Staff periodically allow the water to drain out of the man made ponds they manage in the South Carolina Wildlife Management Areas. Any fish and other delectables for wading birds get concentrated in the remaining water pools for easy eating for the wading birds.
The mud that got exposed in the middle of this pond was thick and some of the smaller birds really had to work it to move along. This Tricolored Heron used his wings to help.
I don’t know how the underside of this Tricolored Heron stayed so white.
Perhaps a surprise when landing, he didn’t seem to mind his feet and legs being coated. I didn’t see any of the birds in the area “shake it off” like a mammal might do.
In addition to providing easy meals to migrating birds, the roots of grasses and other non-welcome vegetation around the pond are exposed to the sun, dry out, and hopefully die back before water is allowed to flow back in.
The Juvenile Black-crowned Night Heron was part of the wading bird mix in the receding waters of this pond last week. Despite their name we do see them out during the day hunting while the hunting is good.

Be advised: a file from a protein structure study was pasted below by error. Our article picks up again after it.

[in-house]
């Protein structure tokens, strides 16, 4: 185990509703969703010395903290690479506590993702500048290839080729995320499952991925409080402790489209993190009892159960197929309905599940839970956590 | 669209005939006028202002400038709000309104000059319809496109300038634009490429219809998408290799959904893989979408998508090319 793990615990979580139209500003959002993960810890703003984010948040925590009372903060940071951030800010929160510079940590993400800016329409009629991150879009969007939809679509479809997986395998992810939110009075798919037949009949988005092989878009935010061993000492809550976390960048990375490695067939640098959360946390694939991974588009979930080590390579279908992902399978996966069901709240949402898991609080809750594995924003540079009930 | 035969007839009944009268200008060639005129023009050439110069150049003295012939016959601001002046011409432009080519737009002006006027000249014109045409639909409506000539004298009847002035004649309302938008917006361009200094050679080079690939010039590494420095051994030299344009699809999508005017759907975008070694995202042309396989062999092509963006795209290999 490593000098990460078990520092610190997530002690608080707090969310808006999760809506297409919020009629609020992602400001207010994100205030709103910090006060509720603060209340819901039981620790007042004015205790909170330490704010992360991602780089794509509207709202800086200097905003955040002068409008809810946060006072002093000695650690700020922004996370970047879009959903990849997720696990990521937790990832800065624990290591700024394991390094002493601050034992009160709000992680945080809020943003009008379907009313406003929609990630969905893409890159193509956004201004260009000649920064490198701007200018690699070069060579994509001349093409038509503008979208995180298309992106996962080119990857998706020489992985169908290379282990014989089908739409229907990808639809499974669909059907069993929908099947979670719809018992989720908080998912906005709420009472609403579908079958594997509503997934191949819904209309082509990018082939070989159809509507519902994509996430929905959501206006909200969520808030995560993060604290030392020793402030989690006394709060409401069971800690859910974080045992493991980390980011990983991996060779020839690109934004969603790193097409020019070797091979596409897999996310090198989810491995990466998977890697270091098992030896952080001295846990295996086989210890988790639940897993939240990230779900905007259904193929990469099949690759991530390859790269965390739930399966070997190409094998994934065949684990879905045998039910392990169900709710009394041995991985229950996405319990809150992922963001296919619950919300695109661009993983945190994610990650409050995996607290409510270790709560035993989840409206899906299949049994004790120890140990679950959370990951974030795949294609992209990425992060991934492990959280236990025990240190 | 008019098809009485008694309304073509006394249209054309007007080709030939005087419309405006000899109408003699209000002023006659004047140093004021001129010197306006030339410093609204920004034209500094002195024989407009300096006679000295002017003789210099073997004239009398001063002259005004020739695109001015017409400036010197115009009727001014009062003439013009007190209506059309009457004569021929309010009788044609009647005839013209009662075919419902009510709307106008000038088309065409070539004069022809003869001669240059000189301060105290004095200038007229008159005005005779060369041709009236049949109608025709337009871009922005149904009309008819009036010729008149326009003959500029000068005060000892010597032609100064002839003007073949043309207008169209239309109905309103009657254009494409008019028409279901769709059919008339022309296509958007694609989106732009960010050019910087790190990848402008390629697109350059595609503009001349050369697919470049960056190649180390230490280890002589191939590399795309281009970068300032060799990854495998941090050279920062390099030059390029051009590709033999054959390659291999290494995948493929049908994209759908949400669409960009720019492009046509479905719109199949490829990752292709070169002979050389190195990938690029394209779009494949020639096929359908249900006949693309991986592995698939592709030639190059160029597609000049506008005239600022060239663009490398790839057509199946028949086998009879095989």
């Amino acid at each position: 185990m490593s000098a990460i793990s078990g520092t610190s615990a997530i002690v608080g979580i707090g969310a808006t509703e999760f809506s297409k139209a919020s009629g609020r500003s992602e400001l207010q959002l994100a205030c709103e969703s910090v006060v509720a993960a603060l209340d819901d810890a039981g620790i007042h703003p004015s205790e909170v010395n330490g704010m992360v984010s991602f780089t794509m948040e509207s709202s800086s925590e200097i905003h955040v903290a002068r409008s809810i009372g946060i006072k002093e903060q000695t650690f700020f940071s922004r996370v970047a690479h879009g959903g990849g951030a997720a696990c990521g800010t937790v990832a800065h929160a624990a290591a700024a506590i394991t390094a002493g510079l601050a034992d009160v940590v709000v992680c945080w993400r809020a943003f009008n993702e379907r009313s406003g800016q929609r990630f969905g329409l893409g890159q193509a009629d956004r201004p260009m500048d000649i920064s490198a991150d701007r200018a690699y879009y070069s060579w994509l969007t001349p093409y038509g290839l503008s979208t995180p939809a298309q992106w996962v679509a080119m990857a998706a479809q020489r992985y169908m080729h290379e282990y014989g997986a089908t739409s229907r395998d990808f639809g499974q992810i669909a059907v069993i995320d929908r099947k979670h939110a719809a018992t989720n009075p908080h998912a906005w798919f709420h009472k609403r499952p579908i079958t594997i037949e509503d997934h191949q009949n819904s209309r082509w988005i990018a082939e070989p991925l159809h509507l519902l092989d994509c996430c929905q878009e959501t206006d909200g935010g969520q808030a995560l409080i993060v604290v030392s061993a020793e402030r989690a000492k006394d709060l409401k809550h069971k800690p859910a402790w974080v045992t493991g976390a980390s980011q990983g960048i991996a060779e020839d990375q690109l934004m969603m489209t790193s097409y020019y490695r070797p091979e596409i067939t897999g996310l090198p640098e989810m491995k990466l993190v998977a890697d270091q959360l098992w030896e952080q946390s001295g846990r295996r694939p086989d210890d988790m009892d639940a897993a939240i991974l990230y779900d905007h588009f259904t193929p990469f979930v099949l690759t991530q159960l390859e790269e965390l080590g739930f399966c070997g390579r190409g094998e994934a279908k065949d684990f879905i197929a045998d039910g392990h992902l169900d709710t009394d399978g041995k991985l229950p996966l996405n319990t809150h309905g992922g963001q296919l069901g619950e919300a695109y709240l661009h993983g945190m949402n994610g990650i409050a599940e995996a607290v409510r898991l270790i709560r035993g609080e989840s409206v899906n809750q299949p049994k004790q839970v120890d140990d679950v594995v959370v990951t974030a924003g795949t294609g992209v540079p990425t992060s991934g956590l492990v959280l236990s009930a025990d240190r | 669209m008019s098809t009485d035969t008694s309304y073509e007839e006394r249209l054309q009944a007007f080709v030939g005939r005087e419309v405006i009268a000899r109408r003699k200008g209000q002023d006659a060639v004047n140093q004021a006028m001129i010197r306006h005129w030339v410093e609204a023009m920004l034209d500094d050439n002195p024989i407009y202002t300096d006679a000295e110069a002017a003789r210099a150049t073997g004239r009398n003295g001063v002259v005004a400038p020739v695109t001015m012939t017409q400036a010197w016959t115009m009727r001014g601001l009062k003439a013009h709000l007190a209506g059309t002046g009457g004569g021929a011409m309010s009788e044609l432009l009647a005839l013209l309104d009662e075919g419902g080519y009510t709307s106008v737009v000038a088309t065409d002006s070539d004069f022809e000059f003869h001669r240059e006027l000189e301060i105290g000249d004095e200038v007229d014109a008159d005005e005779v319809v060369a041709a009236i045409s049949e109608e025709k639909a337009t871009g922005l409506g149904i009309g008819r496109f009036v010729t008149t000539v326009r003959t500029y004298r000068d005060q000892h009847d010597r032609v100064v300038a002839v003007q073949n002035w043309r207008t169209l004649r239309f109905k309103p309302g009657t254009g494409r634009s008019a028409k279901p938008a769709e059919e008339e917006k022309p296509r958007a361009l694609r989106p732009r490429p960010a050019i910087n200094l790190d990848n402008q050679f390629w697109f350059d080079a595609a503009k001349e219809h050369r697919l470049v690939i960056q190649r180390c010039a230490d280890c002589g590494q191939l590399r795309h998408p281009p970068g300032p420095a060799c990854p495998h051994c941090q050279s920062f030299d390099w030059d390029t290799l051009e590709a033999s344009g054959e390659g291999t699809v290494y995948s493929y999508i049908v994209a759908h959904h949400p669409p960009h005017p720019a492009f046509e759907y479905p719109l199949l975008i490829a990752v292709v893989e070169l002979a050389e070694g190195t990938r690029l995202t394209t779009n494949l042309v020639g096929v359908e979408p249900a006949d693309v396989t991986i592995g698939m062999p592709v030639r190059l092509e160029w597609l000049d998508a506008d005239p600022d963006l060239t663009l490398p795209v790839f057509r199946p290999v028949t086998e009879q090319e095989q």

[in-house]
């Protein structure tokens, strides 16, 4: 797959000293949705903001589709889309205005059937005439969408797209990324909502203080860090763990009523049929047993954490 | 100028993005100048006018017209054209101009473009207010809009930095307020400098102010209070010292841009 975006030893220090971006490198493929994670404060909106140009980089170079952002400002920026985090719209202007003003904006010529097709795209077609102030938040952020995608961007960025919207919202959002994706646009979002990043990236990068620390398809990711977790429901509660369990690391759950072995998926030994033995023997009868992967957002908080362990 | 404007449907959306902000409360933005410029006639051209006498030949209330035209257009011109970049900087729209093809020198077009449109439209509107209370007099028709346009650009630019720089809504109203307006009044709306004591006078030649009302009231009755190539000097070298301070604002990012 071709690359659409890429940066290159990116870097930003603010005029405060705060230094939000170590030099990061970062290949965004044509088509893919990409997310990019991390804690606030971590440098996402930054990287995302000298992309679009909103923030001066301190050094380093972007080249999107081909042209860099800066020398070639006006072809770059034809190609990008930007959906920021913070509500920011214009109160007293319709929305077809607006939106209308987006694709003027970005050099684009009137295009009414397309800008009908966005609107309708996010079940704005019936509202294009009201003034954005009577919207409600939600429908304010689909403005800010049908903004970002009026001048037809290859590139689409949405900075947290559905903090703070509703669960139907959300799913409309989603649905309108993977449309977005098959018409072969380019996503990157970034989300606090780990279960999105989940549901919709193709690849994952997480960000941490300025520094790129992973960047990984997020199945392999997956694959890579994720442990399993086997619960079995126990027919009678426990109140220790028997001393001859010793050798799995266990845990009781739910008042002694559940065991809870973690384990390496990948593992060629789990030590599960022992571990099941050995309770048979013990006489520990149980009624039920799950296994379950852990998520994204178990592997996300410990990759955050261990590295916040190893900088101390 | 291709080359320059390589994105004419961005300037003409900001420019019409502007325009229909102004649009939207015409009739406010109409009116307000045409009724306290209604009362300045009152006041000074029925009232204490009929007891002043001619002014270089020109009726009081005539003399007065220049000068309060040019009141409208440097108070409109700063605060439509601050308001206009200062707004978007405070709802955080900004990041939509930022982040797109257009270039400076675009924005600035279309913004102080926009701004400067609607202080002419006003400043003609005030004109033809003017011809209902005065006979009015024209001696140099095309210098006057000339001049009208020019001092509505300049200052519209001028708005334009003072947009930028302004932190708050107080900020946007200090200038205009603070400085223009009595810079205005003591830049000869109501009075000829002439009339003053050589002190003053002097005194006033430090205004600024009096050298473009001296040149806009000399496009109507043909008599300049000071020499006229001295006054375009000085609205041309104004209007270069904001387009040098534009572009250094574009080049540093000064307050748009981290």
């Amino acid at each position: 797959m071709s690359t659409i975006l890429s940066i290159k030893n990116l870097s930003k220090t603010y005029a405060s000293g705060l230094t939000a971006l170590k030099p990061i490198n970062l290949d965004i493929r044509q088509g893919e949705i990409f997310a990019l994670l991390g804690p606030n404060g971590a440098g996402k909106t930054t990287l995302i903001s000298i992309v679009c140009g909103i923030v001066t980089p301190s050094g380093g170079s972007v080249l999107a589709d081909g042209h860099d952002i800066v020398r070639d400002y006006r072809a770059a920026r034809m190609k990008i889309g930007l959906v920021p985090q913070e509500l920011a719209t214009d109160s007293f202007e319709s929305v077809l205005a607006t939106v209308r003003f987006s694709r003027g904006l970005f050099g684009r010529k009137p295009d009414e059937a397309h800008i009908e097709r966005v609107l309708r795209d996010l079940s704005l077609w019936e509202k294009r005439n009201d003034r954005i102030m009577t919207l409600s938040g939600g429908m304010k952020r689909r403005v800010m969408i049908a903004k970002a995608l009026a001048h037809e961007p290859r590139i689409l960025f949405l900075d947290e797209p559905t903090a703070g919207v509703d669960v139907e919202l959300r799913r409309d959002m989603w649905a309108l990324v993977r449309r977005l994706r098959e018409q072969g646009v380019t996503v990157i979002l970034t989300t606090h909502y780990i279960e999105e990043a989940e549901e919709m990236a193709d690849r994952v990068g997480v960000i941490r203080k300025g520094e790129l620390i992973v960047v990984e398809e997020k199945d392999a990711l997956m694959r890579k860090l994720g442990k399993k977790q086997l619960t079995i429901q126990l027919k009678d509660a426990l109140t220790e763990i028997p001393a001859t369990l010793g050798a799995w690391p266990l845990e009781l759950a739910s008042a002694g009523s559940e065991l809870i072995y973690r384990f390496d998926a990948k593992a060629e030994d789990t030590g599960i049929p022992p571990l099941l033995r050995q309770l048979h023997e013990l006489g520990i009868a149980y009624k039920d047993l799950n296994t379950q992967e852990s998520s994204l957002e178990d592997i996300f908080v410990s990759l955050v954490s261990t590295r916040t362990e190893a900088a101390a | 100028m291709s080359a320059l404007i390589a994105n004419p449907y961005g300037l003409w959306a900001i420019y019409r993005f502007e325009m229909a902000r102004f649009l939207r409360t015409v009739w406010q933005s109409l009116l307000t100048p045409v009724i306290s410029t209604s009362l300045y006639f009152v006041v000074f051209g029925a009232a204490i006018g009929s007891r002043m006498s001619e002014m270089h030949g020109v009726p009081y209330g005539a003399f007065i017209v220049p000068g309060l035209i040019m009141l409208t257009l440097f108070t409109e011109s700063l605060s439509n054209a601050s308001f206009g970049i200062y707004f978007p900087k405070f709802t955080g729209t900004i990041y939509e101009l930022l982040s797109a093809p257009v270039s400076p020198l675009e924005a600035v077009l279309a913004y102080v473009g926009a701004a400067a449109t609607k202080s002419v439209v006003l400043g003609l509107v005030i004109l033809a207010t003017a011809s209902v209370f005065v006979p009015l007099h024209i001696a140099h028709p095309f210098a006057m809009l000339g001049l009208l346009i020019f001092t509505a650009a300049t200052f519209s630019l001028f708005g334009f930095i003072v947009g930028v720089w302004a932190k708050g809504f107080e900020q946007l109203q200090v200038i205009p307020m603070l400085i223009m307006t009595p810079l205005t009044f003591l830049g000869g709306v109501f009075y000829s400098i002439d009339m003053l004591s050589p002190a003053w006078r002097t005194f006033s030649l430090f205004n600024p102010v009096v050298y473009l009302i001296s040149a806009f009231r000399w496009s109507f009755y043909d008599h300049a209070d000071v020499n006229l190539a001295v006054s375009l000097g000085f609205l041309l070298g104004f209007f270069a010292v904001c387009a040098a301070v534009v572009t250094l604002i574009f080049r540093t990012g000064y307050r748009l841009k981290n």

His shorter legs did not slow him down as he worked the water along with the other birds looking for food.
The mud, however, is more of an impediment when most of your legs and feet are in it.
Here is view of a cleaner bird after he flew into a tree for a safer vantage point of the pond activity.
This group of wading birds was moving down the impoundment as a pack, presumably following the fish.
Many of the Roseate Spoonbills broke off on their own, preferring to feed in smaller groups or maybe needing shallower water. This older Spoonbill, identifiable by the darker pink on his wings, gets points for the big “swoosh” of water.
Setting up for the landing with uneven feet is awkward, but he pulled it off,
A near miss, this elegant landing scores extra for not disturbing his neighbor and for carrying a blade of marsh grass on his beak through the flight.